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THE COURIER/Photo by Benjamin Fang
THE COURIER/Photo by Benjamin Fang
There have been about half a dozen crashes and accidents over the past few months at intersections in the Dutch Kills neighborhood from 38th Avenue and 40th Avenue to 21st Street and 30th Street.

ANGY ALTAMIRANO AND BENJAMIN FANG

As the Dutch Kills neighborhood in Long Island City continues to grow, local politicians and residents are calling on the Department of Transportation (DOT) to improve traffic safety.

“The city must ensure that its priority remains the safety of neighborhood residents,” said Senator Michael Gianaris. “We are trying to be proactive on this side of the plaza and make sure that the residents and people who are staying in hotels here are safe as they walk the streets and visit all the new businesses.”

According to Gianaris and Dominic Stiller, president of the Dutch Kills Civic Association, there have been six to seven car crashes and accidents over the past several months at intersections in the neighborhood from 38th Avenue and 40th Avenue to 21st Street and 30th Street.

Through a petition, residents are asking the DOT for curb extensions, speed bumps, more four-way stop signs, new stop signs and enforcement of existing traffic laws to reduce speeding and unsafe driving as well as enhance pedestrian safety.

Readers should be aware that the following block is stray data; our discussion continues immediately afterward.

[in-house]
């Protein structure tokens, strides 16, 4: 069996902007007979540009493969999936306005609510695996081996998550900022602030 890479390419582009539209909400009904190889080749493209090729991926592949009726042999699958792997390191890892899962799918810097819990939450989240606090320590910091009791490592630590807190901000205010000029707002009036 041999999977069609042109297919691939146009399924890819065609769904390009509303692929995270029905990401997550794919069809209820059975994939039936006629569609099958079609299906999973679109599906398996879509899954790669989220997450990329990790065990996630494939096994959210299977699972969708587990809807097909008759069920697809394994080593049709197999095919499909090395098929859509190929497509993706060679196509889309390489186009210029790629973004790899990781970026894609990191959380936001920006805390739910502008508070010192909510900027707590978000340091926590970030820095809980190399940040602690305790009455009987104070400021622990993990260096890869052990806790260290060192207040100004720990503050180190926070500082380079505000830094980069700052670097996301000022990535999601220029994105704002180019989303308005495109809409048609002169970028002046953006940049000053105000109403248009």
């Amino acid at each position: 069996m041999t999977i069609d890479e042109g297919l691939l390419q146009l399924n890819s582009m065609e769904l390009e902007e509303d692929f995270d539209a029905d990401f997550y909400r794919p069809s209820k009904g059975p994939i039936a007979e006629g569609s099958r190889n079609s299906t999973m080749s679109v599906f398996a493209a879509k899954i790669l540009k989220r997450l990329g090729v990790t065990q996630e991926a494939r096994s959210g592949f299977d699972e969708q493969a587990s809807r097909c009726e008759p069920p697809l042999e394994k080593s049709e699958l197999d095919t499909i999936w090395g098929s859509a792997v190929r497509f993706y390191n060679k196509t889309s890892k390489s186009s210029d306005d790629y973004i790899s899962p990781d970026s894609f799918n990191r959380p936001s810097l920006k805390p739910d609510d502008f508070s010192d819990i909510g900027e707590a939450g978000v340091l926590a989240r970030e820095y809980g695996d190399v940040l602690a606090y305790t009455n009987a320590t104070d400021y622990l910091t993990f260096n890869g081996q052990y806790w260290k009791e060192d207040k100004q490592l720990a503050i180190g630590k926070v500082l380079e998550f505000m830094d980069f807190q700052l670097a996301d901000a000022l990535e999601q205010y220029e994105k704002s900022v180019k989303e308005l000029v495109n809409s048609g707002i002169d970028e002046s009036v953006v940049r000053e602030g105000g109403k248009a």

“This is a topic where lives can be saved,” said Councilmember Jimmy Van Bramer. “We don’t want to wait until someone dies here before the Department of Transportation takes all of these really good suggestions.”

A DOT spokesperson said safety is department’s first priority. Nicholas Mosquera added the DOT has met with Gianaris to discuss safety enhancements at 39th Avenue and 29th Street, an area which the agency is reevaluating for extra stop signs and marking upgrades. The DOT is also inspecting the Queensboro Plaza area to figure out if there are any additional methods needed to increase safety.

The DOT has also launched an outreach initiative in the area and positioned street safety managers to help pedestrians and bicyclists near Dutch Kills Park.

“This initiative is part of a citywide campaign to educate and promote shared responsibility for everyone using the streets,” said Mosquera said.

 

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